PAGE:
As discussed in previous blog entries, back in the old days (before the 1996 changes to the Pennsylvania Workers’ Compensation Act), if a workers’ comp insurance carrier wanted to cut a claimant’s worker’s compensation benefits, the carrier had to refer the person to an actual job lead. If the job lead did not result in employment, workers’ compensation benefits continued.
In 1996, the system was changed to one more like that used for Social Security Disability. Rather than sending the injured worker to an actual job opening, at an actual employer, a vocational specialist, hired by the insurance carrier, gathers theoretical information and compiles an Earning Power Assessment (EPA, also known as “Labor Market Survey,” (LMS)).
The workers’ comp insurance carrier then can take this EPA/LMS to a Workers’ Compensation Judge (WCJ), and ask that the injured worker’s compensation benefits be modified, based on the jobs shown to be “available” in the general geographic area in which the injured worker resides.
A recent decision by the Commonwealth Court of Pennsylvania, Marx v. Workers’ Compensation Appeal Board (United Parcel Service), addressed a few aspects in this process. In the this case, the WCJ selected the highest paying job and modified the injured worker’s benefits. The Workers’ Compensation Appeal Board (WCAB) affirmed.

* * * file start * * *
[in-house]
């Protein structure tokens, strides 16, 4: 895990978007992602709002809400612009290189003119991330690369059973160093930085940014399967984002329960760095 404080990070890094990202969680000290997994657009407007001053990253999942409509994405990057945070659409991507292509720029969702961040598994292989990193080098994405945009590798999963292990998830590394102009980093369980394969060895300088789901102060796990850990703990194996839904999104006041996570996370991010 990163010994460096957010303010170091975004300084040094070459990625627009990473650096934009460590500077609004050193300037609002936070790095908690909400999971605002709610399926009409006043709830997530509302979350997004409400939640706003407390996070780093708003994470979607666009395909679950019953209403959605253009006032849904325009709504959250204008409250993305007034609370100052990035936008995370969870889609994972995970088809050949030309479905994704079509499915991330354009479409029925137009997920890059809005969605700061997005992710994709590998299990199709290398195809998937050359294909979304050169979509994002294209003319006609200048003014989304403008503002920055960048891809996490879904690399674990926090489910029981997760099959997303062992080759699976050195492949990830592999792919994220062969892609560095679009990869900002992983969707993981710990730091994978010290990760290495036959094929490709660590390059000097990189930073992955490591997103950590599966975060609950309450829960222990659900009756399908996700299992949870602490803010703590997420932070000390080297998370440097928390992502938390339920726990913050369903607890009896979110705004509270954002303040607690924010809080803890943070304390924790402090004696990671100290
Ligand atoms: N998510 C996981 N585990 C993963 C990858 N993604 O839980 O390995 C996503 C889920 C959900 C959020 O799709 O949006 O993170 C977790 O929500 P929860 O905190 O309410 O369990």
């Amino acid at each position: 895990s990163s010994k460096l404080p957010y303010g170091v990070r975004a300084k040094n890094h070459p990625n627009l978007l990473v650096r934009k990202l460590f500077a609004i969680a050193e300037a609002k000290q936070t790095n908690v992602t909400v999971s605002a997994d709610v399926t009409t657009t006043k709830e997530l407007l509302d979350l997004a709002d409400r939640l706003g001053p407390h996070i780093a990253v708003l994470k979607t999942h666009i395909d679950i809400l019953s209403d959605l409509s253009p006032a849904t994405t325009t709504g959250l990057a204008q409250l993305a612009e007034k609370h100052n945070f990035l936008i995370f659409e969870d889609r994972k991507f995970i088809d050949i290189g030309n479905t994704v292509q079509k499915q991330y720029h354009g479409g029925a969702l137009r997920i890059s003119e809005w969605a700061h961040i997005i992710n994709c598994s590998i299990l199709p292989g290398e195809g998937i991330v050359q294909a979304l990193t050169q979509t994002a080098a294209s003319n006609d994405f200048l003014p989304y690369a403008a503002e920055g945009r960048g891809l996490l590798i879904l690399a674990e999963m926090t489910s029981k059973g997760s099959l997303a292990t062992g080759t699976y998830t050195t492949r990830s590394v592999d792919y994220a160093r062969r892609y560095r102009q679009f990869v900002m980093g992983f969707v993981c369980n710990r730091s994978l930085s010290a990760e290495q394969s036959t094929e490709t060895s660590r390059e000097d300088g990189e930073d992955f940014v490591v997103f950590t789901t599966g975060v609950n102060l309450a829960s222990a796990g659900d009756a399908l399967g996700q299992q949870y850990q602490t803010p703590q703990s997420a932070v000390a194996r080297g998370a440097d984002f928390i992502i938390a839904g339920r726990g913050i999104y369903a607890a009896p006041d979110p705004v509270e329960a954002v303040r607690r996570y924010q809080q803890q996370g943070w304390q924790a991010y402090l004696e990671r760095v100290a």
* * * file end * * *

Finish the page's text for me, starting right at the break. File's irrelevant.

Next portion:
On appeal, the Commonwealth Court of Pennsylvania also affirmed. The Court rejected the argument that the WCJ had to take the average wage of all of the jobs in the EPA/LMS. Rather, the Court held the WCJ can select the wage of any job the WCJ wishes, here the highest wage, since the WCJ is the final “Finder of Fact.” The Court also rejected the argument that the EPA/LMS was defective because several of the “job leads” in the EPA/LMS were either inaccurate or not available. The Court found that since the job selected by WCJ was not one of the defective ones, there was no harm. Finally, the Court said that the WCJ was correct in not considering any injuries or conditions other than those formally accepted as related to the work injury.